Lloyd L. Gaines
Lloyd Lionel Gaines (1911, Water Valley, Mississippi – disappeared March 19, 1939, Chicago) was the plaintiff in Gaines v. Canada (1938), one of the most important court cases in the U.S. civil rights movement in the 1930s. After being denied admission to the University of Missouri School of Law because he was African American, and refusing the university's offer to pay for him to attend another neighboring state's law school with no racial restriction, he filed suit. The U.S. Supreme Court ultimately ruled in his favor, holding that the separate but equal doctrine required that Missouri either admit him or set up a separate law school for African American students.
The Missouri General Assembly chose the latter option, converting a former cosmetology school in St. Louis to the Lincoln University School of Law and other mostly African-American students were admitted to it. The National Association for the Advancement of Colored People (NAACP), which had supported Gaines' suit, planned to file another suit challenging the adequacy of the new law school. While he waited for classes to begin, Gaines traveled between St. Louis, Kansas City and Chicago looking for work, doing odd jobs and giving speeches before local NAACP chapters. One night in Chicago he left the fraternity house where he was staying to buy stamps and never returned.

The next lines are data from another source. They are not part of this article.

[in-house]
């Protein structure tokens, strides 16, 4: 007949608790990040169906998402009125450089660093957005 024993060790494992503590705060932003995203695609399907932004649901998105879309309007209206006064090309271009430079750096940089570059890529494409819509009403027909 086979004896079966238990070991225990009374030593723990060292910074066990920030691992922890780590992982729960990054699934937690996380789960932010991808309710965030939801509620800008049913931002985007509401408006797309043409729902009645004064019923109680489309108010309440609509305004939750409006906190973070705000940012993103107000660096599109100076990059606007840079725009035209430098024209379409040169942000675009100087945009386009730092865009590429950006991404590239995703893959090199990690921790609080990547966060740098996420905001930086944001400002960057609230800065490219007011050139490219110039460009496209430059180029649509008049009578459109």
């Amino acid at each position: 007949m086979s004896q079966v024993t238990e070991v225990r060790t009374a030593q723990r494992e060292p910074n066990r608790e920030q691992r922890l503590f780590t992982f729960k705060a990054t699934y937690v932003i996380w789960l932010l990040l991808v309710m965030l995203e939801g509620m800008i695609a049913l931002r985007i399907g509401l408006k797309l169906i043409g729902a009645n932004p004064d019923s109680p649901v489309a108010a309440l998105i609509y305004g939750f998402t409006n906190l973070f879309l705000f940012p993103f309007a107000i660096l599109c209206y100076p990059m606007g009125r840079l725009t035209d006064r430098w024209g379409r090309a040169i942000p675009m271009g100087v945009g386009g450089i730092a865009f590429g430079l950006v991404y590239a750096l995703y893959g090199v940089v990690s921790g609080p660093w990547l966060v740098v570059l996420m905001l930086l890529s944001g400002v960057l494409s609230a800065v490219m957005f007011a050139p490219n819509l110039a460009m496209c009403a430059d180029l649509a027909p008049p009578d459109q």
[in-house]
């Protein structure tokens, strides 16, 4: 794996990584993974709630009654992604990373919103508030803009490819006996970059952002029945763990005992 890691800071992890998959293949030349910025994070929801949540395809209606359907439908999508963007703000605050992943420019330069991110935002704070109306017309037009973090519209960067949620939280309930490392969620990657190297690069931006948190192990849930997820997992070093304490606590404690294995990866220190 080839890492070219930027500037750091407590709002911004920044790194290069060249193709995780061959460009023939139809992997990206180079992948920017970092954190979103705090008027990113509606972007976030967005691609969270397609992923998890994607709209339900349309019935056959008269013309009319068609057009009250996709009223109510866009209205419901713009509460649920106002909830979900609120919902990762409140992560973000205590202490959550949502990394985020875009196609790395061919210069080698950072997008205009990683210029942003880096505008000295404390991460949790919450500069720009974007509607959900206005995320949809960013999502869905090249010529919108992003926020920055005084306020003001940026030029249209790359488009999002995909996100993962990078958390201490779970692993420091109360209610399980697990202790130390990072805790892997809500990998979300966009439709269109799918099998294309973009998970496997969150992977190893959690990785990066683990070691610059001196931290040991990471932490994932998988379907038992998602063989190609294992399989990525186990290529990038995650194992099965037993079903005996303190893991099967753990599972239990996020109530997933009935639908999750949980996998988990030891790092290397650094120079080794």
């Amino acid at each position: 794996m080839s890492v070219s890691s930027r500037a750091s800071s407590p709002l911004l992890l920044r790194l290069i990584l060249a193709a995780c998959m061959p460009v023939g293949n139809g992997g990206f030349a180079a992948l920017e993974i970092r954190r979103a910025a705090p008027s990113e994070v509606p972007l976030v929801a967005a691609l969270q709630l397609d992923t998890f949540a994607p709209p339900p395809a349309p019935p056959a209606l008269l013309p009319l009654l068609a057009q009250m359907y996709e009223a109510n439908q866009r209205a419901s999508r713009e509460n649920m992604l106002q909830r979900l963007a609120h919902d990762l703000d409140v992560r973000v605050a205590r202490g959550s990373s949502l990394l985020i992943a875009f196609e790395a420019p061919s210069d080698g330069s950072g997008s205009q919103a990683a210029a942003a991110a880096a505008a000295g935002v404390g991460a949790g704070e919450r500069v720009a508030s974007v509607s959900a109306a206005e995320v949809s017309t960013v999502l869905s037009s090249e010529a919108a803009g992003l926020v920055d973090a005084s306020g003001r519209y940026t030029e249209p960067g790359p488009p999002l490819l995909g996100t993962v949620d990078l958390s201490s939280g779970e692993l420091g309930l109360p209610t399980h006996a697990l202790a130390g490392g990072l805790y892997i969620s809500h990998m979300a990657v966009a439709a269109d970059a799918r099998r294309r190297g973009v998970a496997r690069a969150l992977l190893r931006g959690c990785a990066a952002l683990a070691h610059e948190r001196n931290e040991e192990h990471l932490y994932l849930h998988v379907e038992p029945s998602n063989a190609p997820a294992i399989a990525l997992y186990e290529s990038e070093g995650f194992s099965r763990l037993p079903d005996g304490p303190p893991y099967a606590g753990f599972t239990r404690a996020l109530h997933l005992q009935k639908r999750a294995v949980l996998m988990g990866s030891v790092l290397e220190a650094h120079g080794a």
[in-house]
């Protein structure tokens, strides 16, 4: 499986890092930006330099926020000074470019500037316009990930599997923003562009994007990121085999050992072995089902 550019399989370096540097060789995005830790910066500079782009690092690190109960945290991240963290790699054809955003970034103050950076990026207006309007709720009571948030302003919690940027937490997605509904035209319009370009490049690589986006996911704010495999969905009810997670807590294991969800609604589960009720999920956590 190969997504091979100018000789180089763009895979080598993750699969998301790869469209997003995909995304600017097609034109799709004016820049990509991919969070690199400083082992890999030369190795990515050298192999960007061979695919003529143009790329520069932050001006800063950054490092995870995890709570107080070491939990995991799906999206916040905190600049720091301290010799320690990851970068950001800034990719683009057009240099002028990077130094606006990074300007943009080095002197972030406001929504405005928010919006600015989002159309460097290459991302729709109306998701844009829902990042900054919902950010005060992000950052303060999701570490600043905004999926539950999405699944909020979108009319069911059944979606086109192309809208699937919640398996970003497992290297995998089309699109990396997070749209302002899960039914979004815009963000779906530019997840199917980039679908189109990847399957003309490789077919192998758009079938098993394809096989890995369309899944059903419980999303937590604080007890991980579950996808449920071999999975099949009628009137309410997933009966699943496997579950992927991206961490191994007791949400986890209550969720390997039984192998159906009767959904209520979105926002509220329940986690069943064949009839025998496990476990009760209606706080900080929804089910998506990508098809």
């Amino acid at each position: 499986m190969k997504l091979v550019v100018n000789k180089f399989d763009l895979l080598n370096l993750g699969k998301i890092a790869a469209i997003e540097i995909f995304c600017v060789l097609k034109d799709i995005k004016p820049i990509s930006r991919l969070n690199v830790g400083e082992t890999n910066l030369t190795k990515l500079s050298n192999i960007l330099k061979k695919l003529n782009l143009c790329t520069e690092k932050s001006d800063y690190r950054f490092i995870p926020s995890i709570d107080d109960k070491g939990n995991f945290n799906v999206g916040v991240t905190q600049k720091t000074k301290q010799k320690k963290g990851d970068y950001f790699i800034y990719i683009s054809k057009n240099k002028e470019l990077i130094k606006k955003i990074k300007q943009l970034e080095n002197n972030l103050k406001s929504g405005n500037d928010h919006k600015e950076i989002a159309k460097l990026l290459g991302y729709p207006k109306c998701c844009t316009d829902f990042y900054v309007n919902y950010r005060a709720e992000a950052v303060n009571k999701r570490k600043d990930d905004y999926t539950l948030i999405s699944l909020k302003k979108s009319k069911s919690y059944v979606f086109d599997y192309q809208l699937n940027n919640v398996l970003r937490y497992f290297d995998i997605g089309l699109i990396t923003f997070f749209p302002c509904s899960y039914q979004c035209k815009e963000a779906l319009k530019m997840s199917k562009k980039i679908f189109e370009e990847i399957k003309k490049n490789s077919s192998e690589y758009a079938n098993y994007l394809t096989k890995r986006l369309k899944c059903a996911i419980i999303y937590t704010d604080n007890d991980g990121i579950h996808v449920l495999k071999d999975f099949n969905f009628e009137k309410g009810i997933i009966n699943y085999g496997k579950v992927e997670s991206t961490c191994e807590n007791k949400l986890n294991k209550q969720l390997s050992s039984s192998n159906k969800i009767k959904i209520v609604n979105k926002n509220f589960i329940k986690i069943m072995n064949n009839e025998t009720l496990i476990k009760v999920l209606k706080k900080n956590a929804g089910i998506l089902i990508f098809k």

His disappearance was not noted immediately, since he would frequently travel on his own for long periods of time without informing anyone. Only in the autumn of that year, when the NAACP's lawyers were unable to locate him to take depositions for a rehearing in state court, did a serious search begin. It failed, and the suit was dismissed. While most of his family believed at the time that he had been murdered in retaliation for his legal victory, there has been some speculation that he had tired of his role in the civil rights movement and simply went elsewhere, either New York or Mexico City, to start a new life. In 2007 the Federal Bureau of Investigation (FBI) agreed to look into the case, among many other unsolved missing persons cases related to the civil rights era.
Despite his unknown fate, Gaines has been honored by the University of Missouri School of Law and the state. The Black Culture Center at the University of Missouri and a law scholarship at the law school are named for him and another African American student initially denied admission, and in 2006 he was granted an honorary law degree. The state bar association followed with a posthumous law license. A portrait of Gaines hangs in the University of Missouri law school building.
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